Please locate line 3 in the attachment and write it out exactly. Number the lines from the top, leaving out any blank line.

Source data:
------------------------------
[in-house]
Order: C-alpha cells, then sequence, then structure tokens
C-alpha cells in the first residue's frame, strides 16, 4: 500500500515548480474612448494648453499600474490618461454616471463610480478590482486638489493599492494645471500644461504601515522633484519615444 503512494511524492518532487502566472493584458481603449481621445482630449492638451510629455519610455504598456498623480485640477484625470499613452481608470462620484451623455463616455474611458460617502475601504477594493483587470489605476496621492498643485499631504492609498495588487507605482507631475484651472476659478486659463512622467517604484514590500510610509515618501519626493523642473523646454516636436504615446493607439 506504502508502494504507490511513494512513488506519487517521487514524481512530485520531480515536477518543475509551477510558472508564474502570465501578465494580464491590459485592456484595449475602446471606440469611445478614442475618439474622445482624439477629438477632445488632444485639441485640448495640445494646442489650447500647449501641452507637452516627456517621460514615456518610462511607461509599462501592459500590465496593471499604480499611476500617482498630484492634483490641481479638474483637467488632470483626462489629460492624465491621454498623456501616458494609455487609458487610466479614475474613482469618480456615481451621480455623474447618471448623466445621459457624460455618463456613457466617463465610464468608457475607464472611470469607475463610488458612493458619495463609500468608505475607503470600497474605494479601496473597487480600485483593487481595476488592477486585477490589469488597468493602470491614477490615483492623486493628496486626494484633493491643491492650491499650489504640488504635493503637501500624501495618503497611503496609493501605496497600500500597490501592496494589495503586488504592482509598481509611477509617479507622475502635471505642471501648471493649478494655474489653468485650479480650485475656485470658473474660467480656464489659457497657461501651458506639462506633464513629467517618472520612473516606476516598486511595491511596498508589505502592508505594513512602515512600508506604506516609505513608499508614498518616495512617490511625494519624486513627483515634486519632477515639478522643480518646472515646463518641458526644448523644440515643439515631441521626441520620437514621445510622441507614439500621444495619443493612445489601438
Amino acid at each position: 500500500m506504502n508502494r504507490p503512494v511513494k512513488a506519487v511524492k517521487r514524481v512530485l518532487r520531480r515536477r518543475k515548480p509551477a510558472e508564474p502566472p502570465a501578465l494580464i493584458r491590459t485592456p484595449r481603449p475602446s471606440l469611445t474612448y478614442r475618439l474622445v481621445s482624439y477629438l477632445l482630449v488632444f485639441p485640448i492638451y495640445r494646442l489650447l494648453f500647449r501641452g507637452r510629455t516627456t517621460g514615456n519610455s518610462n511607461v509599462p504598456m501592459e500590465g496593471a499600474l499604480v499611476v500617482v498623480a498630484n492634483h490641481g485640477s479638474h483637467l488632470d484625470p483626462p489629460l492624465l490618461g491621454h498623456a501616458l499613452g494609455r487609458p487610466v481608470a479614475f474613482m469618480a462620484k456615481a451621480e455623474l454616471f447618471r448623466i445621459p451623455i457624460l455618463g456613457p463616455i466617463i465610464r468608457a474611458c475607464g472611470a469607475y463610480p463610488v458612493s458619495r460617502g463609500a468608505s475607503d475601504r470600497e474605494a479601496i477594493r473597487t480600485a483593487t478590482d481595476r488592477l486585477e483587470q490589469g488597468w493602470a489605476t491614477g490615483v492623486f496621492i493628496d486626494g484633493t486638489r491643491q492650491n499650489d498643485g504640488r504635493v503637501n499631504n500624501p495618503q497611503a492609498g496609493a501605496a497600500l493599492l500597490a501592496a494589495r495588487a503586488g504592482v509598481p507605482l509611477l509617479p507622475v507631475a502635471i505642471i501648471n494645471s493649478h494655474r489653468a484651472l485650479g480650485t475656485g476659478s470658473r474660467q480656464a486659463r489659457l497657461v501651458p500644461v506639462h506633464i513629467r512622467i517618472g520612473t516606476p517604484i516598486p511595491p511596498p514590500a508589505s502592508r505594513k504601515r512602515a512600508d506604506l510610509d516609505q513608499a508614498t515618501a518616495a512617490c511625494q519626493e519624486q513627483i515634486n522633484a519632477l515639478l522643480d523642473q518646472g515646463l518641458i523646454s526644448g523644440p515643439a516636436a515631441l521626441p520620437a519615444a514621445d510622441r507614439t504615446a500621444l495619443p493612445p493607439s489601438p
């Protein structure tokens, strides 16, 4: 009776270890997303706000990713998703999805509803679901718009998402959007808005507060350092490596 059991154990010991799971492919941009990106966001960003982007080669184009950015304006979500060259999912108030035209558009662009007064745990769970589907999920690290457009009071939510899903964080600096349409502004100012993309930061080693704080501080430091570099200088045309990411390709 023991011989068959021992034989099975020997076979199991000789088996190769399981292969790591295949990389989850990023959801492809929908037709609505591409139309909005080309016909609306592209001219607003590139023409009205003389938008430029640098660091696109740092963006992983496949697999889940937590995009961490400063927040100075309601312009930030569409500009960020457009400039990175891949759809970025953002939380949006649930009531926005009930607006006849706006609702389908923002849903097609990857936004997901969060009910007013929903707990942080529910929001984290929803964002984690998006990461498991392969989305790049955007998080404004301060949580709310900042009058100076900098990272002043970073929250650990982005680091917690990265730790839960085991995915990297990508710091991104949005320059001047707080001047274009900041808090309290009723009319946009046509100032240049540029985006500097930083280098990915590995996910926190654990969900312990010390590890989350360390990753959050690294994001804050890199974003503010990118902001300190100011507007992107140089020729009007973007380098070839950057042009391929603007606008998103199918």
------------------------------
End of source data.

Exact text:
C-alpha cells in the first residue's frame, strides 16, 4: 500500500515548480474612448494648453499600474490618461454616471463610480478590482486638489493599492494645471500644461504601515522633484519615444 503512494511524492518532487502566472493584458481603449481621445482630449492638451510629455519610455504598456498623480485640477484625470499613452481608470462620484451623455463616455474611458460617502475601504477594493483587470489605476496621492498643485499631504492609498495588487507605482507631475484651472476659478486659463512622467517604484514590500510610509515618501519626493523642473523646454516636436504615446493607439 506504502508502494504507490511513494512513488506519487517521487514524481512530485520531480515536477518543475509551477510558472508564474502570465501578465494580464491590459485592456484595449475602446471606440469611445478614442475618439474622445482624439477629438477632445488632444485639441485640448495640445494646442489650447500647449501641452507637452516627456517621460514615456518610462511607461509599462501592459500590465496593471499604480499611476500617482498630484492634483490641481479638474483637467488632470483626462489629460492624465491621454498623456501616458494609455487609458487610466479614475474613482469618480456615481451621480455623474447618471448623466445621459457624460455618463456613457466617463465610464468608457475607464472611470469607475463610488458612493458619495463609500468608505475607503470600497474605494479601496473597487480600485483593487481595476488592477486585477490589469488597468493602470491614477490615483492623486493628496486626494484633493491643491492650491499650489504640488504635493503637501500624501495618503497611503496609493501605496497600500500597490501592496494589495503586488504592482509598481509611477509617479507622475502635471505642471501648471493649478494655474489653468485650479480650485475656485470658473474660467480656464489659457497657461501651458506639462506633464513629467517618472520612473516606476516598486511595491511596498508589505502592508505594513512602515512600508506604506516609505513608499508614498518616495512617490511625494519624486513627483515634486519632477515639478522643480518646472515646463518641458526644448523644440515643439515631441521626441520620437514621445510622441507614439500621444495619443493612445489601438